District 20’s Annette Stafford, who serves as chair of the Education Committee of the Wilson County Commission, was very disappointed by the outcome of the private act to expand the Board of Education, while District 17’s Gary Keith called it “great.”
His feelings about the change in the bill at the General Assembly were just the opposite of Stafford’s.
“I just think it’s a sad day when we send representatives down there to represent us, and they aren’t strong enough to get what the citizens of Wilson County have requested,” Stafford said.
“I’m extremely disappointed.”
Stafford had strong words for the Wilson County legislative delegation, which consists of Republicans Rep. Mark Pody of Lebanon, Rep. Susan Lynn of Mt. Juliet and Sen. Mae Beavers of Mt. Juliet.
“Let me stress that in my mind, this is not a Democrat or Republican thing. It’s simply about representing the constituents of Wilson County,” Stafford said. “They seem to have lost their bargaining or negotiating power at the state legislature.
“When we are elected to office, we promise to represent the people who put us into office. And I feel that all of our state legislators on all three of the private acts that we, as a county commission, asked them to support this year have failed us.”
The County Commission sent three private acts to the legislature in January. One was the BOE expansion bill that if the people approve the expansion on the Aug. 7 ballot this year would have given the county commission the right to appoint the two new members.
The second was to increase the hotel/motel tax by 1 percent to fund the construction of a proposed Expo Center at the James E. Ward Agricultural Center. It failed in committee.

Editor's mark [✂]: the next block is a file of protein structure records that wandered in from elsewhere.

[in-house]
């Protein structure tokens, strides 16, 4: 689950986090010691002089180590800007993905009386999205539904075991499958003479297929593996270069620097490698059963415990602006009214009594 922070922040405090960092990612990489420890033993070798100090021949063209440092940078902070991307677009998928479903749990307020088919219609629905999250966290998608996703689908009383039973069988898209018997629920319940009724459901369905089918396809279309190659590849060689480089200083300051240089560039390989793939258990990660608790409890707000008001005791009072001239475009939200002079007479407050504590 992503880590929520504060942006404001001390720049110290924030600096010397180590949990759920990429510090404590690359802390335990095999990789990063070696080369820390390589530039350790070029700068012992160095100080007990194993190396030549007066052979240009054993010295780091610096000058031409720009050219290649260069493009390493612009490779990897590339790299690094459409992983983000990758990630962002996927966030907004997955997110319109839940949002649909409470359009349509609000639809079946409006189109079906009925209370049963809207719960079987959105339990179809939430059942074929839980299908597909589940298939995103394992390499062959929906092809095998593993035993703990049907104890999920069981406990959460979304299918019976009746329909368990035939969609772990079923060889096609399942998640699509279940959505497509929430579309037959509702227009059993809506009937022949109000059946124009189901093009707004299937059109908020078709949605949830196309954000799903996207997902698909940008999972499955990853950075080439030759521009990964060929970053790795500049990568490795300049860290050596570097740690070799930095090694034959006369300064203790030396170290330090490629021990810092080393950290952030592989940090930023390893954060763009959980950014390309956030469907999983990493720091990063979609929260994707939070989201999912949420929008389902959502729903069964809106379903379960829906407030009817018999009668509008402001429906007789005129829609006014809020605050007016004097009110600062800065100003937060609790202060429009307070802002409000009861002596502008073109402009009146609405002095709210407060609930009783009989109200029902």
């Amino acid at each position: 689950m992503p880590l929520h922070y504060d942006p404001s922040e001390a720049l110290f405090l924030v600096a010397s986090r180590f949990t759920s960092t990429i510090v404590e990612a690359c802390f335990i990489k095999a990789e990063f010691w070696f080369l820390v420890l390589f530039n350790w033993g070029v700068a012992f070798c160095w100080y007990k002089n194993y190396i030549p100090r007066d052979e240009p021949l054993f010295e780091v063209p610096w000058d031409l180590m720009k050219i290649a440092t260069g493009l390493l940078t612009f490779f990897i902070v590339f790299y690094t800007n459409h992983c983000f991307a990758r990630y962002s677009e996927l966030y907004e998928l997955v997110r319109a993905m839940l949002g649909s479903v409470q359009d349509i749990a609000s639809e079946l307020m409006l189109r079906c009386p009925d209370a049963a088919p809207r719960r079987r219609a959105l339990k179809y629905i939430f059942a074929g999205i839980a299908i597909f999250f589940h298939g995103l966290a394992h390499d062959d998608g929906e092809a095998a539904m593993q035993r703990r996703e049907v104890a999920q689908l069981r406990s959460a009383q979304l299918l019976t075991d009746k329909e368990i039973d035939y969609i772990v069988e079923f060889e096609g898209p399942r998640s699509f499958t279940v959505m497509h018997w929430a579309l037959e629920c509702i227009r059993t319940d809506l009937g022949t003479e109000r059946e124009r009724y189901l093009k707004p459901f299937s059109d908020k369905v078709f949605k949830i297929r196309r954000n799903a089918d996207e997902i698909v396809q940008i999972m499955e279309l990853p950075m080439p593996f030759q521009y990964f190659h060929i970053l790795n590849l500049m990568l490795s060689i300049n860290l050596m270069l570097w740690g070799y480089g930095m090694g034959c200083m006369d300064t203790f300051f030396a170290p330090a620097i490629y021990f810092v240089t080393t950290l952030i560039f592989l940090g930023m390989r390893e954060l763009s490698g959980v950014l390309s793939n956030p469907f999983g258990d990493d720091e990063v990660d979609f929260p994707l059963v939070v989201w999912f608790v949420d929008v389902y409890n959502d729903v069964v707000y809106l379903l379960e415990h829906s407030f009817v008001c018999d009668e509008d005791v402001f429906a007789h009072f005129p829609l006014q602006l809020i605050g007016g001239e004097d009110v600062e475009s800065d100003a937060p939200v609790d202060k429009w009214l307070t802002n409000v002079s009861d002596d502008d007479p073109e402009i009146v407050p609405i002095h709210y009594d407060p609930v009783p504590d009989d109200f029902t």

The third private act was to allow a $1 surcharge to everyone who attends any event at the Ward Ag Center to also fund the building of the Expo Center. It never made it to the drafting of a bill. However, an AG opinion was requested and issued, and the status remains unclear.
“I feel like the citizens of Wilson County have lost all the way around,” Stafford said.
Keith, who was one of six commissioners to vote in favor an amendment at the Jan. 27 county commission meeting that would have allowed the people to elect the new BOE members, said he thinks the change “is great.
“I don’t see a problem with the putting it off until the 2016 election,” Keith said. “I wasn’t pushing for us to be the ones to appoint it. I think probably that’s a good thing.”
Keith said many times when the county commission is slated to appoint members to any position, commissioners get phone calls asking them to support one person over another.
“This certainly keeps politics out of it,” he said. “Anytime you put in the hands of the people it’ the right thing. I have no problem with putting it off at all, none whatsoever.”
Correspondent Amelia Morrison Hipps may be contacted at email@example.com.